A recent paper in J Med Chem highlights again the perils and pitfalls of early stage drug discovery activities when we are searching for that elusive early chemical matter which has the true potential to be polished up into drug candidate gems. The group describes the HTS output looking for inhibitors of DNA cytosine deaminases APOBEC3A (A3A) and APOBEC3G (A3G), which are interesting targets under investigation in a range of labs following data linking them to mutation and evolution in cancer and HIV-1.
The group in the University of Minnesota screened just over 20k compounds from a range of commercial library sources in a fluorescence-based assay and identified a hit that they found particularly encouraging, with micromolar target potency.
This hit had the quinolone-furan sub-structure that is present in a range of members of the various libraries, which coupled with emergent SAR in the series and all the usual checks of confirming hits from repurified, new solid stocks, gave them confidence in the start point.
However, having launched into a hit to lead chemical programme, life started to turn sour, with the finger of suspicion quickly pointing at the inherent stability of the hit structure itself in solution. They essentially discovered that fresh solid preparations were inactive in their assay system but activity was restored over time as the solution stocks aged…….The story is all too familiar across the early hit landscape, and the rest of the paper is then taken up with a description of the various instability pathways and decomposition routes (some highlighted in graphical abstract above) – principally via aerial oxidation of the furan followed by Baeyer-Villiger rearrangement and on to a variety of nasty looking species.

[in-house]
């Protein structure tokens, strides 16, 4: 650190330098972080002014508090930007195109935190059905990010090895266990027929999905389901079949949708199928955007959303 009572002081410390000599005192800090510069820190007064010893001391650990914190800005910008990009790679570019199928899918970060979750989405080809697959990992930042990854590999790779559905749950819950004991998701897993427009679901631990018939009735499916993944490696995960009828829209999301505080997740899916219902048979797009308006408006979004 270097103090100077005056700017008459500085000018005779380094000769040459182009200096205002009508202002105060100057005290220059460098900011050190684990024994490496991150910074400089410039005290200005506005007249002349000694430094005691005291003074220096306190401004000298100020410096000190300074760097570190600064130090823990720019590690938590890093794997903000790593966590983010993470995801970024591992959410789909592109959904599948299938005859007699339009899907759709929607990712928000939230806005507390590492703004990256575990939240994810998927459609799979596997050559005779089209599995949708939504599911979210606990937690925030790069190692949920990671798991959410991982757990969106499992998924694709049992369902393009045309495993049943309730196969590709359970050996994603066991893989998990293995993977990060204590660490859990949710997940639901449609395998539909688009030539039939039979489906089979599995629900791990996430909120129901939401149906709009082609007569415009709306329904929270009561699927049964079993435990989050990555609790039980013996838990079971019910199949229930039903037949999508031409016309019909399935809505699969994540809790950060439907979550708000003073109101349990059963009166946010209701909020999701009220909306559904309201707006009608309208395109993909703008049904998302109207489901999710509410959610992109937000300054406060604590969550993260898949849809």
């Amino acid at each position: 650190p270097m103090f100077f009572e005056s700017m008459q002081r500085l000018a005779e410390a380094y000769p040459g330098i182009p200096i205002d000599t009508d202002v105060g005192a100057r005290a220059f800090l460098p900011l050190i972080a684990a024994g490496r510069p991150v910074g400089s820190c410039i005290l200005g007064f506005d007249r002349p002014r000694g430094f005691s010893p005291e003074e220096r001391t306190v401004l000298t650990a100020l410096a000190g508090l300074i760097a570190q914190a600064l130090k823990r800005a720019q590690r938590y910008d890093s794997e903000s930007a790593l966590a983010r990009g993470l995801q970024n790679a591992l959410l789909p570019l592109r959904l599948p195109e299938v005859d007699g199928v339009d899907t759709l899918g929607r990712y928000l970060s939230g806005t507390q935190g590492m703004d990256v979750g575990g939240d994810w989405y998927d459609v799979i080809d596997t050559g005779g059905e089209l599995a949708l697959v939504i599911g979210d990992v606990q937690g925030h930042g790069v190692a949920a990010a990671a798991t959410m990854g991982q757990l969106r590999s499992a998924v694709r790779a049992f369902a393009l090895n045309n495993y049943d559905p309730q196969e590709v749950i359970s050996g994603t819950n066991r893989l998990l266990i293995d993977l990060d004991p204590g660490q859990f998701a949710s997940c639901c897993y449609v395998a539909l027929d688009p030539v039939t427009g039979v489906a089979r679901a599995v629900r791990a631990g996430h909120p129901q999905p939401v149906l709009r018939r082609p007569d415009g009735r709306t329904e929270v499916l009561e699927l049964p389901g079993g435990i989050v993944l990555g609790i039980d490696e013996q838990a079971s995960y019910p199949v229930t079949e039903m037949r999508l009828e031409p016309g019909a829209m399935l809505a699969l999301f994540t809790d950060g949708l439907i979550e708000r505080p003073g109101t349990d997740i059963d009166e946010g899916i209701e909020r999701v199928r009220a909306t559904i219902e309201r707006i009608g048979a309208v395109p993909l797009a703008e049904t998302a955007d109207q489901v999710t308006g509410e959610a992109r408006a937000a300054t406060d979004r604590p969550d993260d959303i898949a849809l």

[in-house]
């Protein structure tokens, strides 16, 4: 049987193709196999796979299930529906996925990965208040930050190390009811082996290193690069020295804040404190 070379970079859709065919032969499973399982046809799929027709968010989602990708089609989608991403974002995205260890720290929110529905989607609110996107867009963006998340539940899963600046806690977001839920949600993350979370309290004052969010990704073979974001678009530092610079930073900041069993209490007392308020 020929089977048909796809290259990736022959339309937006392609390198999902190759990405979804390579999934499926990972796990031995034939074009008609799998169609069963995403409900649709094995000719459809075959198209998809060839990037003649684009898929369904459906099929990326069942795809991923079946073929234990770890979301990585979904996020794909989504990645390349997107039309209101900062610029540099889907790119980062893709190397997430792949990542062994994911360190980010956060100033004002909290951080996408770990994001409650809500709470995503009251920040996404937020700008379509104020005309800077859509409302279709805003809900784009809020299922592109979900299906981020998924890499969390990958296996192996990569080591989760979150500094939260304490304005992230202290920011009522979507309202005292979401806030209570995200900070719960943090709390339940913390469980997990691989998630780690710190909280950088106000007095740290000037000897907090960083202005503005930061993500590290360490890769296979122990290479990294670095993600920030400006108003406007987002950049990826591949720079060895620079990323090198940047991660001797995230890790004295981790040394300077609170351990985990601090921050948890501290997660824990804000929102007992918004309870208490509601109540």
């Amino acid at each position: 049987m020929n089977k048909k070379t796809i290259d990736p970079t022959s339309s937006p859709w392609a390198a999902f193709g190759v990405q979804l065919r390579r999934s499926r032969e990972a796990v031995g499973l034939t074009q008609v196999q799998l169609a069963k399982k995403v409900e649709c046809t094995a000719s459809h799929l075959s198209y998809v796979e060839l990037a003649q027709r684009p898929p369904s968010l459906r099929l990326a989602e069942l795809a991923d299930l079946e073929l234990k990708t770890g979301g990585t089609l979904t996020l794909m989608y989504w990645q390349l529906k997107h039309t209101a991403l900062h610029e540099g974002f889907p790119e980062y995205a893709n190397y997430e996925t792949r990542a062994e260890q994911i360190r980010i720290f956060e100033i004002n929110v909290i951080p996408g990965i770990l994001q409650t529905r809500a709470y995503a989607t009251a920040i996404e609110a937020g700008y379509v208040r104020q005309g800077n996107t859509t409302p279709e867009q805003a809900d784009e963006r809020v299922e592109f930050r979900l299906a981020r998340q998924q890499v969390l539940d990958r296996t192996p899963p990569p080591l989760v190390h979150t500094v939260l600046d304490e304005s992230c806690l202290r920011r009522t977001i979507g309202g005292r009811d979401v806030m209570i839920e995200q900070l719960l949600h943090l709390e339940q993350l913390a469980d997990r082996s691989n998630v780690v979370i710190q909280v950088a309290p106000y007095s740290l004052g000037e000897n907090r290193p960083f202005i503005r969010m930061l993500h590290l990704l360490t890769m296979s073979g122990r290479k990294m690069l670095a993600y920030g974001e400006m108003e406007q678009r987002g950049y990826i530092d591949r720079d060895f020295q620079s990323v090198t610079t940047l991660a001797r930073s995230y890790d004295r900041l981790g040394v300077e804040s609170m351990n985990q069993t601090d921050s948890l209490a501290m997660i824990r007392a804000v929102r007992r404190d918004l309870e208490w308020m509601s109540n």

The main point of the publication is then to make furans, and specifically this quinolone-furan sub-structure, sit on the naughty step along with the other PAINS and associated promiscuous/unstable/frequent-hitting structures. Whilst a number of us, I think, would already have suspicions about the stability of furans (despite being components of marketed drugs such as lapatanib), the open disclosure of unsuccessful hit finding campaigns and ‘lessons learned’ in these sorts of papers is to be applauded. Whilst the number of papers highlighting these issues is increasing at a very rapid rate, there are still many inappropriate chemical tools in circulation and widespread use and I fear that we may currently be preaching to the (mainly) converted. Hopefully, initiatives over wider public sharing of these pitfalls will provide some further integration of this knowledge into the wider community.
Blog written by Simon Ward